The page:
RSNA Press Release

Screening Mammograms Are Less Accurate in Women with Dense Breasts

Released: September 19, 2002

Ultrasound finds small cancers in women with dense breasts and normal mammograms

SPECIAL EMBARGO FOR RELEASE: 1:00 a.m. (ET) Thursday, September 19, 2002
Media Advisory:
To contact Thomas M. Kolb, M.D., call Marijo Millette Zerfoss 630/590-7727. On the day of the briefing, call the AMA's Science News Department at 312/464-2410.

The following study was presented on September 19, 2002 at the American Medical Association's 21st annual Science Reporters Conference in Washington, D.C. The press release was distributed by the AMA Science News Department.

WASHINGTON - While mammography remains the most important breast cancer screening technique, supplementing mammography with ultrasound markedly increases cancer detection in women with dense breasts according to an article in the October 2002 issue of Radiology.

Thomas M. Kolb, M.D., a New York City radiologist and his co-authors report the results of 27,825 consecutive individual screening sessions performed on 11,130 women who had no signs or symptoms of breast cancer when they enrolled in the study. Each screening session consisted of mammography followed by clinical breast examination for all women. Women with dense breasts (49 percent of all women) were additionally screened with a complete bilateral ultrasound examination.

During the course of the study 246 cancers were diagnosed in 221 women. In those with dense breasts, mammography alone detected 9 percent of invasive cancers while physical examination (PE) alone found only 3 percent. The additional screening ultrasound increased the number of women diagnosed with non-palpable, invasive cancers by 42 percent (44 percent of all cancers) with a false positive rate for biopsy (those biopsied without cancer being found) of only 2.4 percent.

"The current standard of care is to screen all women identically with a mammogram and clinical breast examination," said Dr. Kolb. "However our research showed important differences in mammographic sensitivity within certain subgroups of women. While mammography detected 98 percent of cancers in women with fatty breasts it found only 48 percent in women with the densest breasts. The large number of cancers found only by ultrasound in these women were small (70 percent were smaller than 1cm.) and 90 percent were node negative, thus conferring the best prognosis and the widest range of treatment options."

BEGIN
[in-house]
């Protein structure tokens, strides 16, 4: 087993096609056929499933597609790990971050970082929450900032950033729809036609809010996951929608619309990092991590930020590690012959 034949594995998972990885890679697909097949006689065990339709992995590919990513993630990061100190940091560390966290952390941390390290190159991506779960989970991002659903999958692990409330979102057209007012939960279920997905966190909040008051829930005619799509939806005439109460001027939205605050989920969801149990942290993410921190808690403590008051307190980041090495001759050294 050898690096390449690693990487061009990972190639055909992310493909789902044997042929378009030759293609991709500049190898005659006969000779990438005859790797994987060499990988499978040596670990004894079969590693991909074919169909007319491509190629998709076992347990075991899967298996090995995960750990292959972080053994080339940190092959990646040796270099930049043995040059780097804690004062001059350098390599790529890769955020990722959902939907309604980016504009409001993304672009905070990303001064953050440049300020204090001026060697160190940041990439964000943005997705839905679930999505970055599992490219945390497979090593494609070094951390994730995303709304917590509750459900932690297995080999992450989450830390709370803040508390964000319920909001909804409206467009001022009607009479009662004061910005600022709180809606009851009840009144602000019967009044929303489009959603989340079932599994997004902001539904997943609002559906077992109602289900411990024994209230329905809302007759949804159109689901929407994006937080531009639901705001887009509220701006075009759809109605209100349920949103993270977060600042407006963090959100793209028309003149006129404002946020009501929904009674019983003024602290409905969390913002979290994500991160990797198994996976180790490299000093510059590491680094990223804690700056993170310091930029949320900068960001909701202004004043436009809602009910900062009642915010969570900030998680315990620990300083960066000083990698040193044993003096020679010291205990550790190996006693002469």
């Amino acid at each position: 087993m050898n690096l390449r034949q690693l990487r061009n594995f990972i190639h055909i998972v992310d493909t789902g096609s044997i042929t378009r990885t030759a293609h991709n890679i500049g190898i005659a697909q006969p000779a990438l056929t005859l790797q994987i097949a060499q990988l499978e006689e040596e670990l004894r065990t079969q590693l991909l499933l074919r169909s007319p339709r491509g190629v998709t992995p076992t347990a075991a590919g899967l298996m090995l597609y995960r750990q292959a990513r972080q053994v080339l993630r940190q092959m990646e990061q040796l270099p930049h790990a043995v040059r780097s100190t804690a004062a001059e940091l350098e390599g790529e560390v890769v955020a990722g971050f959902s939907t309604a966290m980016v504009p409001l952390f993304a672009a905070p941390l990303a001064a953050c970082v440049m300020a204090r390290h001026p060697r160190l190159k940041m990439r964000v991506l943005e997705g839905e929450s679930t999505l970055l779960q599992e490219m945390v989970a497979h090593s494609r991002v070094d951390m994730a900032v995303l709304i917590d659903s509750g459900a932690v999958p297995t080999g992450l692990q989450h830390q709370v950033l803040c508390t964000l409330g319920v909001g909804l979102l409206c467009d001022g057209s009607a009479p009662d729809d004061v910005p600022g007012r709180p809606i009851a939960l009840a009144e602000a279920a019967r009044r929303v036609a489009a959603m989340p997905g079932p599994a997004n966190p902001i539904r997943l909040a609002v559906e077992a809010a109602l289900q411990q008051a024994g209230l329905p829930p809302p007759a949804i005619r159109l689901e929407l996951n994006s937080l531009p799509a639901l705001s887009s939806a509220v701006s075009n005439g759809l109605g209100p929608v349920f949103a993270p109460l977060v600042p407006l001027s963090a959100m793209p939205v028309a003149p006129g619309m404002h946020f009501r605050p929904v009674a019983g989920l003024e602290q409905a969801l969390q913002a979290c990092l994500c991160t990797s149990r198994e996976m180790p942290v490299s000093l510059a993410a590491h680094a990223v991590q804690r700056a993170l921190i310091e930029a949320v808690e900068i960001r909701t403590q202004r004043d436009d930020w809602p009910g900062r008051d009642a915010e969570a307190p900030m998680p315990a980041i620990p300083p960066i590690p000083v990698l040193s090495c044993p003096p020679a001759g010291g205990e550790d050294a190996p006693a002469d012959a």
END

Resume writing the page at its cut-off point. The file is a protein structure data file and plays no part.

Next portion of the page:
Dr. Kolb spoke today at the American Medical Association's 21st annual Science Reporters Conference in Washington.

The study is unique in that a combination of three contemporaneous examinations, mammography, ultrasound and PE, were used to screen a large population. The performance of each screening modality among women of differing ages, breast density and hormonal status was calculated. The authors found that breast density is the most important independent predictor of mammographic sensitivity. "As far as how effective a mammogram is for a particular woman, it is more important for that woman to know her breast density than her age," said Dr. Kolb. "Women with dense breasts, and especially those that are at high-risk, should strongly consider having a screening ultrasound as well."

Two thirds of all premenopausal women and half of postmenopausal women taking hormone replacement have dense breasts. More than a quarter of all postmenopausal women not taking hormone replacement therapy have dense breasts. Breast density can only be determined by mammography and not by physical examination or inspection.

A mammogram depicts fat as black and glandular tissue (dense tissue) as white. Therefore a dense breast will produce a predominantly white mammogram. Masses on a mammogram are white and so a small white spot that may be cancerous may go undetected. Conversely ultrasound depicts most cancers as a black spot, which is easier to detect in a background of dense, white tissue.

"It is important for women with dense breasts to have a mammogram before proceeding to ultrasound. It is the combination of mammography plus ultrasound that is most effective. Ultrasound does not replace the mammogram," said Dr. Kolb.

When compared with clinical breast examination, screening ultrasound alone also found significantly more cancers. The authors calculated that, in addition to mammography for those with dense breasts, if ultrasound were substituted for physical examination, cancer detection would increase from 74 percent to 97 percent. The authors cautioned that while physical examination was the least helpful of the three tests for detecting cancer there should be no changes to the current screening guidelines until additional studies confirm their findings.

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Editor's Note: Dr. Kolb has no financial interests, arrangements, nor affiliations that could be perceived as a real or apparent conflict of interest in the context of the subject of this presentation to disclose. He has received an honorarium from the American Medical Association to speak at this briefing.